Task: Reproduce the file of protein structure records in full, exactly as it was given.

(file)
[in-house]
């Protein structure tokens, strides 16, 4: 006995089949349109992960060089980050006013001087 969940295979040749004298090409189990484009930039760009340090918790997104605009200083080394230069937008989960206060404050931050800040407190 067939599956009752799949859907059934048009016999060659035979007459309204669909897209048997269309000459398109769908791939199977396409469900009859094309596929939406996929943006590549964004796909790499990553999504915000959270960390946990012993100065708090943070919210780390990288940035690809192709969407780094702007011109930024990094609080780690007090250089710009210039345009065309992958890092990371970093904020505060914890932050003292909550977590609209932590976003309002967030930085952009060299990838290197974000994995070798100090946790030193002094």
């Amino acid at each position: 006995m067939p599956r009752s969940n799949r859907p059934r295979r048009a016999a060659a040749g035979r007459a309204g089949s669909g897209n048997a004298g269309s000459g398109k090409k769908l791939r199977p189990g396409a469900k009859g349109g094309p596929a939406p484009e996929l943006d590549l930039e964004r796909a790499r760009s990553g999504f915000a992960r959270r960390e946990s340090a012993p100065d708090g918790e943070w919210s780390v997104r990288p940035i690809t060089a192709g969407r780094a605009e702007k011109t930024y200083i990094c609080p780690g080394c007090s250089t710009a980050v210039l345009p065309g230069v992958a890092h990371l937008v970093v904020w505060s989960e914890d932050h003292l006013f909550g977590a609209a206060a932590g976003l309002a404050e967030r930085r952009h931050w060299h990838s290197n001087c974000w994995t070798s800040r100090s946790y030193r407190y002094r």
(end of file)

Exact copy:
[in-house]
């Protein structure tokens, strides 16, 4: 006995089949349109992960060089980050006013001087 969940295979040749004298090409189990484009930039760009340090918790997104605009200083080394230069937008989960206060404050931050800040407190 067939599956009752799949859907059934048009016999060659035979007459309204669909897209048997269309000459398109769908791939199977396409469900009859094309596929939406996929943006590549964004796909790499990553999504915000959270960390946990012993100065708090943070919210780390990288940035690809192709969407780094702007011109930024990094609080780690007090250089710009210039345009065309992958890092990371970093904020505060914890932050003292909550977590609209932590976003309002967030930085952009060299990838290197974000994995070798100090946790030193002094």
């Amino acid at each position: 006995m067939p599956r009752s969940n799949r859907p059934r295979r048009a016999a060659a040749g035979r007459a309204g089949s669909g897209n048997a004298g269309s000459g398109k090409k769908l791939r199977p189990g396409a469900k009859g349109g094309p596929a939406p484009e996929l943006d590549l930039e964004r796909a790499r760009s990553g999504f915000a992960r959270r960390e946990s340090a012993p100065d708090g918790e943070w919210s780390v997104r990288p940035i690809t060089a192709g969407r780094a605009e702007k011109t930024y200083i990094c609080p780690g080394c007090s250089t710009a980050v210039l345009p065309g230069v992958a890092h990371l937008v970093v904020w505060s989960e914890d932050h003292l006013f909550g977590a609209a206060a932590g976003l309002a404050e967030r930085r952009h931050w060299h990838s290197n001087c974000w994995t070798s800040r100090s946790y030193r407190y002094r």